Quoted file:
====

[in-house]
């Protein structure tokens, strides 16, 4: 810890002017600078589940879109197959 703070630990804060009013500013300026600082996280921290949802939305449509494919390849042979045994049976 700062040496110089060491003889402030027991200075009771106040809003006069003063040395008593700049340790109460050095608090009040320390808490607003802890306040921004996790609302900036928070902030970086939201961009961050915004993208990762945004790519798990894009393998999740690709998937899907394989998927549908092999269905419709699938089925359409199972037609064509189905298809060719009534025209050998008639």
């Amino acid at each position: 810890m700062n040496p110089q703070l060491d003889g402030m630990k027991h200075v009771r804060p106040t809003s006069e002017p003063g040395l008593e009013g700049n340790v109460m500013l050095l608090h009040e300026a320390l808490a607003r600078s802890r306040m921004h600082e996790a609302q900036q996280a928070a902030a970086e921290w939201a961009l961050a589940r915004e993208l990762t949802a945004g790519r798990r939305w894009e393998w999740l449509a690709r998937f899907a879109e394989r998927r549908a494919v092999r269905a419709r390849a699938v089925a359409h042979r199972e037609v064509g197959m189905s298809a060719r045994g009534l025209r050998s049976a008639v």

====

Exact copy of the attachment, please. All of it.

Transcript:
[in-house]
């Protein structure tokens, strides 16, 4: 810890002017600078589940879109197959 703070630990804060009013500013300026600082996280921290949802939305449509494919390849042979045994049976 700062040496110089060491003889402030027991200075009771106040809003006069003063040395008593700049340790109460050095608090009040320390808490607003802890306040921004996790609302900036928070902030970086939201961009961050915004993208990762945004790519798990894009393998999740690709998937899907394989998927549908092999269905419709699938089925359409199972037609064509189905298809060719009534025209050998008639």
């Amino acid at each position: 810890m700062n040496p110089q703070l060491d003889g402030m630990k027991h200075v009771r804060p106040t809003s006069e002017p003063g040395l008593e009013g700049n340790v109460m500013l050095l608090h009040e300026a320390l808490a607003r600078s802890r306040m921004h600082e996790a609302q900036q996280a928070a902030a970086e921290w939201a961009l961050a589940r915004e993208l990762t949802a945004g790519r798990r939305w894009e393998w999740l449509a690709r998937f899907a879109e394989r998927r549908a494919v092999r269905a419709r390849a699938v089925a359409h042979r199972e037609v064509g197959m189905s298809a060719r045994g009534l025209r050998s049976a008639v």